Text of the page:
The wormhole is effectively "point-to-point". It connected a point in the Bajoran system (within the Denorios belt) to a point in space 4.7 lightyears from the Idran system in the Gamma Quadrant (DS9: Emissary). There is no evidence in the show that it is possible to enter from any other point.
It was possible to end up in different realities (DS9: ...
I think the answer is simple: at the time Cooper was dropped off at Cooper station by the tesseract, Brand had only just arrived at Edmund's world, or was still making the trip there. I picked up the screenplay on Kindle, after Cooper and Brand did the gravitational slingshot around Gargantua to get Brand to Edmund's world Cooper said "That little maneuver ...
The Chronicles of Solace Series, by Roger MacBride Allen
This is a series of three novels:
The Depths of Time (2000)
The Ocean of Years (2002)
The Shores of Tomorrow (2003)
Wormholes — separated by both space and time — provide the framework for the interstellar travel network. A carefully-regulated combination of instantaneous wormhole jumps, long ...
To answer the question, yes, theoretically RADAR (either radiowaves or microwaves) could penetrate the Stargate and be emitted on the other side as radiation. Radio waves were able to be effectively emitted, but curiously enough, light was not. You were not able to see across the event horizon.
In this raw form, would this be useful to anyone on Earth? No.
The iris is so close to the event horizon that it disrupts the vortex.
It's a handwave, sure, but the official explanation is that "if the event horizon is blocked to within a few microns, the vortex will be suppressed." (source)
This works because they make a distinction between the vortex and the event horizon. The event horizon is the near end of the ...
From the Stargate Wiki:
"This ship was launched to solve a mystery, not by arriving at some ultimate destination where all the questions are answered at one time, but by accumulating knowledge bit by bit."
— Nicholas Rush (Gauntlet, episode 20, season 2)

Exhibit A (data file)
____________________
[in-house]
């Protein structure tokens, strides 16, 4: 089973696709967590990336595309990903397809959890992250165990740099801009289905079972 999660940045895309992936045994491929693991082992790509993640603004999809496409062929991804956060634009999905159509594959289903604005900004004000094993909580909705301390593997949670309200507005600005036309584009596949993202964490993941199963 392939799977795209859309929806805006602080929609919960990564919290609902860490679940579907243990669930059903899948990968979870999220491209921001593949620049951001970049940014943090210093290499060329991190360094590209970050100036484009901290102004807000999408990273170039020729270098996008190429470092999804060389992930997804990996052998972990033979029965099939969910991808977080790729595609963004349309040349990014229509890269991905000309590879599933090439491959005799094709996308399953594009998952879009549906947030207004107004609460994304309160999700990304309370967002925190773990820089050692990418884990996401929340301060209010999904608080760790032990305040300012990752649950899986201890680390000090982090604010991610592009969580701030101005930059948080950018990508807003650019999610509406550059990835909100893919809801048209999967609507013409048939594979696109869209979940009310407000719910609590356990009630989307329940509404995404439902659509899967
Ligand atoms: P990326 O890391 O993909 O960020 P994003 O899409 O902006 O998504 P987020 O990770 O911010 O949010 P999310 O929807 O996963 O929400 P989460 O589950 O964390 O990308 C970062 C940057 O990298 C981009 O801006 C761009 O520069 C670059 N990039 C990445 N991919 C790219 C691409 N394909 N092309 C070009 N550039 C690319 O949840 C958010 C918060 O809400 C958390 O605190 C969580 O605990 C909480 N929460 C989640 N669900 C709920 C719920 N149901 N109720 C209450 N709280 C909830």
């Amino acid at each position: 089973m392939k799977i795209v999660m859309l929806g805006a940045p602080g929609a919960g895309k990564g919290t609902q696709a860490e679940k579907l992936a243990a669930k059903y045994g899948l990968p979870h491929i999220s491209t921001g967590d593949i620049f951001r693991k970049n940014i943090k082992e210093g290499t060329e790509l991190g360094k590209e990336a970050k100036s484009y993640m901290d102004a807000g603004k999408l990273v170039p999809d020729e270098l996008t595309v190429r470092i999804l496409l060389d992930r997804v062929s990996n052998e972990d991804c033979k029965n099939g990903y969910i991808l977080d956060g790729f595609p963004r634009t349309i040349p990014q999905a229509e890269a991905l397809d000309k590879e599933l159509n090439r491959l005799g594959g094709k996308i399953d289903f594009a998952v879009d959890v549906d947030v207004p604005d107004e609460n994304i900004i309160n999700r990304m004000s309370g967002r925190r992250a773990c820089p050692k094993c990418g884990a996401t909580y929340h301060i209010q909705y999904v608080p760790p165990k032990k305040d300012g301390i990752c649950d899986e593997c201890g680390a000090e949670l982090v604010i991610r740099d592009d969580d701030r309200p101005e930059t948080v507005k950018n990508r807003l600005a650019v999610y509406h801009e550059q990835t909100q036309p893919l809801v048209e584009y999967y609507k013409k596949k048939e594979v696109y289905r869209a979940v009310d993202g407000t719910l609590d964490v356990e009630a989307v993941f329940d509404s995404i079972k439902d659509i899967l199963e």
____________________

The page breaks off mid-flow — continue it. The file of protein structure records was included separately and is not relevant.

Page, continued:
In other words, simply sending a probe to the far end of the Universe wouldn't have helped. ...
In the movie script, Weir explicitly explains how the drive works; The swirling metal thing is used to focus the gravity of the black hole in front of the ship, which then travels through the 'gateway' created.
MILLER : What is in the Core?
WEIR: A black hole.
The crew stares at him, stunned.
WEIR: That's how the gravity drive works, you see: it focuses the ...
This is The Algebraist by Iain M. Banks.
It is 4034. Humanity has made it to the stars. Fassin Taak, a Slow
Seer at the Court of the Nasqueron Dwellers, will be fortunate if he
makes it to the end of the year. The Nasqueron Dwellers inhabit a gas
giant on the outskirts of the galaxy, in a system awaiting its
wormhole connection to the rest of ...
It might be William Gibson's short story Hinterlands. A portal is discovered in the space between Earth and Mars. Those few that are taken through the portal come back insane or dead by their own hand. Sometimes they also bring back invaluable alien tech, so a program is developed to keep sending people and trying to help the ones that come back.
1979: The Black Hole. If memory serves me right, there is a scene were scientists Dr. Hans Reinhardt and Dr. Alex Durant whisper about the possibility of an Einstein-Rosen bridge connected to the black hole.
For the same reason the Ancients never visited Destiny themselves: they ascended.
At the end of the war with the Wraith, the Ancients sank Atlantis and escaped through the Stargate to the Milky Way where they either died or ascended. Ascension might be a more direct route to learning about the superstructure or the very nature of the universe, and if not ...
It's easiest to see how a wormhole can be anchored to a planet by considering so-called "thin shell" wormholes.
The mouth of one of these is the same as its throat. [In its most symmetrical form, it would manifest as a spherical boundary between two regions of space. If you were to stick your hand through it, your hand could be thousands of light years ...
This is described in some considerable detail in the Star Trek Deep Space Nine - Technical Manual. In short, the wormhole orbits the local Bajoran Star (known as Bajor-B'hava'el) at an orbital distance of some 300 million kilometres.
The guide also offers a handy map in case you plan to travel there. The thick white line is the Denorios Belt, the thinner ...
There are all sorts of problems with wormholes:
There is no evidence they exist.
Schwarzchild wormholes are surrounded by an event horizon (essentially making them look like black holes from the outside), which would completely destroy the surroundings whether or not the object was spinning